Every season I find a fish. Or better put…my fish. Every year I scour the river from top to bottom…mostly up top…in search of a Yakima River Trout that will test me. I find several of these troots each year. I keep some for myself but I mostly put others on them. I do this because these are some of the hardest trout to trick. If I can get clients to trick them…then I know I am groovy.
If you’re a client, these are the fish I warn you about. The troots with names, that live in really prime lies. the ones I go back up river for. These are the fish others pass by and leave for their days off or for more experienced clients. No matter your experience level…I will give you a shot if you listen. These are the fish you don’t see…or barely see. The kind of troot, tricking is only the first hurdle. Landing them takes more skill and typically team work. If you’re a client you know these fish. Only land 40 percent of these trout anglers. The odds are never in your favor.
Clients are one thing. I am still an angler at my core. So I take the opportunity with a few of these trout. I have one spot in particular that has tested me each season for the past 5…this year…2020…I finally found success.
The Cle Elum is no longer a secret. You can blame me. I keep sending people to it. But if you’re not experiencing these places why would you care about them. I love the Cle Elum. It is one of my favorite wading rivers in the late season.
There is a spot, not hard to find. Up river from the bullfrog tiny house bridge. The river goes into the trees and flows heavy and fast up against a cut bank with overhanging limbs and snags. There used to logs in there but they moved out. Which may explain my success as I have broken fish off under the logs in this spot more times than I care to admit. There is video over the seasons of me battling and losing fish in this spot. Like I said. 40 percent see the net.
There is always a large trout here. Its a prime lie just large enough for a small pod of 10 to 14ers or one really big 18er plus. If you’re lucky the big one is there.
The water is tricky. Its compact. River is only 25 to 30 ft wide. Deepest spot along the cut bank is 4 feet. Just slow enough along the substrate to give a cushion for a large trout to chill and eat, safe from predators and within travel distance from a deep slow pool down river. It’s money. There are overhangs and snags above and below the river surface, faster water that others may pass later in the year looking for that walking speed water. But rainbow trout…big ones…like that fast water when its 48 degrees or warmer and it was holding right at 50 in late October.
I came to the spot last. Knowing the fish would be most active after 2 pm. Knowing I only had about a 45 minute window that the fish would be really active I waited for that window. I nymphed as there was no bugs after 2, I was hoping to pick some off with BWOs but alas that was wishful thinking. A pats stone nymph in a size 8 coffee and a small size 16 tungsten bead mayfly nymph. Nothing fancy.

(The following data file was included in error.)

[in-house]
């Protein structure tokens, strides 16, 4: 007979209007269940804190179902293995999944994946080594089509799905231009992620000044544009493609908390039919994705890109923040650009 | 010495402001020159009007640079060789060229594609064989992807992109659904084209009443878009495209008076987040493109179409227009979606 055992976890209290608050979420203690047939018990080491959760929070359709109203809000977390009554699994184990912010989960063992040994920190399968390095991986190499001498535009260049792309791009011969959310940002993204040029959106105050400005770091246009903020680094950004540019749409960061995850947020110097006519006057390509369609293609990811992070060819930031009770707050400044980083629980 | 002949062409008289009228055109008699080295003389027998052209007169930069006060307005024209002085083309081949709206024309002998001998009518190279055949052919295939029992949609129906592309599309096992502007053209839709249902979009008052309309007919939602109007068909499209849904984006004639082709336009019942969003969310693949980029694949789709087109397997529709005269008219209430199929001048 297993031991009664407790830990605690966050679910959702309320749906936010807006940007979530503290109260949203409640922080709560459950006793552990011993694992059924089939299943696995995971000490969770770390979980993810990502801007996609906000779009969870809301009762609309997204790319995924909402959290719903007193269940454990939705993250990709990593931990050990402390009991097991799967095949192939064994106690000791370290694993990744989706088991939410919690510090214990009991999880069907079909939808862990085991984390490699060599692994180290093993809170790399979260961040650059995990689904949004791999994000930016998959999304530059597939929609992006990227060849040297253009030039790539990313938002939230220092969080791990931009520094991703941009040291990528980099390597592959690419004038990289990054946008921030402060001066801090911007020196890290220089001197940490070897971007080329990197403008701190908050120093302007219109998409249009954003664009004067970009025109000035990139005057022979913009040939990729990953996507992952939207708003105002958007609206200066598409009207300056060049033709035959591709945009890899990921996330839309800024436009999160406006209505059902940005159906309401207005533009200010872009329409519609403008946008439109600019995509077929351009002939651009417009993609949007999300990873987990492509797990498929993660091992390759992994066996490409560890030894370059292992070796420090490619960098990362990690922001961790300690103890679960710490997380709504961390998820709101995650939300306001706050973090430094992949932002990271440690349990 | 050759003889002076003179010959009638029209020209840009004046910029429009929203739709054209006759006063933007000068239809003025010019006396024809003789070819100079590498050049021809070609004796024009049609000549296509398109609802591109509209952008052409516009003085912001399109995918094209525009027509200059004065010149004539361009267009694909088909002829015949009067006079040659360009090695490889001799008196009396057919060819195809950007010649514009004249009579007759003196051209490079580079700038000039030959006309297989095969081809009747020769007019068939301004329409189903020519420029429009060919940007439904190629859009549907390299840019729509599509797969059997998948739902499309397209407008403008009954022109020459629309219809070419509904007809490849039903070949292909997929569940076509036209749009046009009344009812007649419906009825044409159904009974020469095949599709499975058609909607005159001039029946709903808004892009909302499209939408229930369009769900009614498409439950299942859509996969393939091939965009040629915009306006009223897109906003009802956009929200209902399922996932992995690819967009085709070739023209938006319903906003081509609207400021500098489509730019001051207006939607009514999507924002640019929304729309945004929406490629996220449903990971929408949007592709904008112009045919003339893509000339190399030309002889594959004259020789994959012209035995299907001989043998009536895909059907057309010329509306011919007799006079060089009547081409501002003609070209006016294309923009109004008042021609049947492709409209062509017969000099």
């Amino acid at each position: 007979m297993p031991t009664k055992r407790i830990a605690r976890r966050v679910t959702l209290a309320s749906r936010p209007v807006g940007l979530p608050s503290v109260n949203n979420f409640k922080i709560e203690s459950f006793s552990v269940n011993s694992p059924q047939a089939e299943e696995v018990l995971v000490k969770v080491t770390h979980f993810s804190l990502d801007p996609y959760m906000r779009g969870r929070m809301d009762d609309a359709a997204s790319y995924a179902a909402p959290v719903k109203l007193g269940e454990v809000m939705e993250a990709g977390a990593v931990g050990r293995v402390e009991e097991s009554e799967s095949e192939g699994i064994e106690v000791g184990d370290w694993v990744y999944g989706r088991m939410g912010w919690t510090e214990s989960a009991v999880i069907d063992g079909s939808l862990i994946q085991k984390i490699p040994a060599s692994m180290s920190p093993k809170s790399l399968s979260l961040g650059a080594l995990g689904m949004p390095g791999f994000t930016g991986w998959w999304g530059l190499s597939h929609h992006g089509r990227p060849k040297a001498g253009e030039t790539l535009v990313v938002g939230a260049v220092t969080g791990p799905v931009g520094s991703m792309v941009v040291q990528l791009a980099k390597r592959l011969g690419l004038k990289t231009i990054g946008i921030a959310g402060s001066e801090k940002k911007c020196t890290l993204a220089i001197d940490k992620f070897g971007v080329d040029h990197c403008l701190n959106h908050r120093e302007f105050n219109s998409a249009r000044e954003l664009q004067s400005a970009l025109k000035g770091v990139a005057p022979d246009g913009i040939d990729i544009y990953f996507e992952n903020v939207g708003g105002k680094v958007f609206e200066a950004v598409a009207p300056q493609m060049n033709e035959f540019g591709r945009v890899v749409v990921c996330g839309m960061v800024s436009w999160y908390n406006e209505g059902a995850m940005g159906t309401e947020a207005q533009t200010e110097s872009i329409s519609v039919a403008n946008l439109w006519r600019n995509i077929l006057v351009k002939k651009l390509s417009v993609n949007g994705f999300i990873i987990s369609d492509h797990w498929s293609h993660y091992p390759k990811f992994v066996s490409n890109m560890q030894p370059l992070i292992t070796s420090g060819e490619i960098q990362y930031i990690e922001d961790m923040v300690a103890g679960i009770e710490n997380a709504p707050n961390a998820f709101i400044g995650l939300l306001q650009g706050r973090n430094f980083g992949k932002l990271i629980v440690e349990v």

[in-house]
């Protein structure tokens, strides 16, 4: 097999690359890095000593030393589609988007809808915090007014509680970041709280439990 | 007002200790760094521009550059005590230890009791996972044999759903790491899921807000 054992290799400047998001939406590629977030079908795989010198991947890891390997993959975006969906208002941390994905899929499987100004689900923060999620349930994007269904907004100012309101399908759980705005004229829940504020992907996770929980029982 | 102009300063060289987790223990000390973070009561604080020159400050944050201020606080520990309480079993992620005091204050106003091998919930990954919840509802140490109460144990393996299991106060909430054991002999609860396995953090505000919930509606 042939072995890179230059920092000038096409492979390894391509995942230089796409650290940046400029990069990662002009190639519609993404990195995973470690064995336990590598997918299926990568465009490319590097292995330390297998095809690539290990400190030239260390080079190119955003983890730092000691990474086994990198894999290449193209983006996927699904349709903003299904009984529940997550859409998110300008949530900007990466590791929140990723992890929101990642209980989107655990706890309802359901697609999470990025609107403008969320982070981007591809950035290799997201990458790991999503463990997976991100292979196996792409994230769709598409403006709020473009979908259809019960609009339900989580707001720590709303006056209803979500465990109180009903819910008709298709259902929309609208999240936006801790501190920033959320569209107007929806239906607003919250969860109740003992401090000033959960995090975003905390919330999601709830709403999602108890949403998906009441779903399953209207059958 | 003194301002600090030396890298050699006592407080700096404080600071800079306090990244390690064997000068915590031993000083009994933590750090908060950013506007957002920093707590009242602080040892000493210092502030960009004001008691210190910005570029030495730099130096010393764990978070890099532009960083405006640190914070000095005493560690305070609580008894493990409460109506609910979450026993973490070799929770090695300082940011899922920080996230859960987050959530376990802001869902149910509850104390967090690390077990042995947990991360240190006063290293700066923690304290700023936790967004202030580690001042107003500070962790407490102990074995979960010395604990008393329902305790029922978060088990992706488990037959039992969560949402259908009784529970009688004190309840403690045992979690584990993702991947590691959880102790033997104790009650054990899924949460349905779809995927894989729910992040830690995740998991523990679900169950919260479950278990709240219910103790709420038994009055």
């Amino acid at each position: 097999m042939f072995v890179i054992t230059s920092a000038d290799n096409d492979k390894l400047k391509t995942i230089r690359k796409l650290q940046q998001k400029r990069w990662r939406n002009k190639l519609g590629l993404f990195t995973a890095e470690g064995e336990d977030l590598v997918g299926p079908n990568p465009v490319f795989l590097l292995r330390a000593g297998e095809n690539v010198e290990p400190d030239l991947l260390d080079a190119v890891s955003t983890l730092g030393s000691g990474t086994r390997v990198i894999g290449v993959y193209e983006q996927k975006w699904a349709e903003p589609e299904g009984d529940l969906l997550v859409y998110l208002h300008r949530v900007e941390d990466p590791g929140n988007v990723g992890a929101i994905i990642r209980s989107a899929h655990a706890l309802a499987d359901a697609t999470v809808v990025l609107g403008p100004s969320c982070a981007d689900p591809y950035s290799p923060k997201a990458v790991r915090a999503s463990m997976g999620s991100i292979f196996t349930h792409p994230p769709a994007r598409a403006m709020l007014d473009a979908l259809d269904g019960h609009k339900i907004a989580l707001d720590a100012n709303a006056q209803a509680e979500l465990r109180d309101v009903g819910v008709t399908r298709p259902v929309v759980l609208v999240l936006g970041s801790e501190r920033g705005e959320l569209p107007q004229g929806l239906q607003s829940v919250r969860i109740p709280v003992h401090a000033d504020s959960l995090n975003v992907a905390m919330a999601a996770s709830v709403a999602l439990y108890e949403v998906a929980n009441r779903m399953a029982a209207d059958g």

It took 4 presentations. When the indicator slid into the slipstream of the current and hovered slightly on the edge of the fast water near the edge of the small bucket that formed along the bank that cut in slightly….it went down hard. Then went down river and I saw the flash of the leviathan.
My heart fluttered and my body flooded with adrenaline. Immediately feeling the power of the trout and realizing I had put myself right back into this situation like so many previous seasons in this spot. I focused, played the fish coaching myself the same way I coach my clients. Shit works. The fish came into the net…and finally after seasons of trial and error…success.
Even an experienced angler like myself finds challenges and has skills tested and honed through troot. The Yakima still tests me. Learning and becoming an angler on this river will put you on the fast track to becoming a good angler. My clients that started as noobs are a testament to it.
Those trout that test you, make you come back for more punishment, the ones that teach you as much as enrage while also enriching you. Angling is one of the only activities that does that. After 16 seasons chasin trout on the Yakima I still find myself enthralled by the wild trout that reside within her waters. After 6 years of guiding full time…I still seek out the challenge of those trout and the clients I get to introduce to them.
Tis a troot out there for ya anglers. Tis a troot that is the culmination of your efforts, the time, the patience, the trial and error…coming together and locking you into your epitome of angling at that time. Cherish those moments, those fish, and what they mean to you. Think about where they come from, what they’ve endured up to the point of the battle with you. Ponder your own journey to that moment. Both on and off river.. Two species meeting one another…its not a trivial thing and is so much more than just a big trout in your hands.
See ya riverside anglers.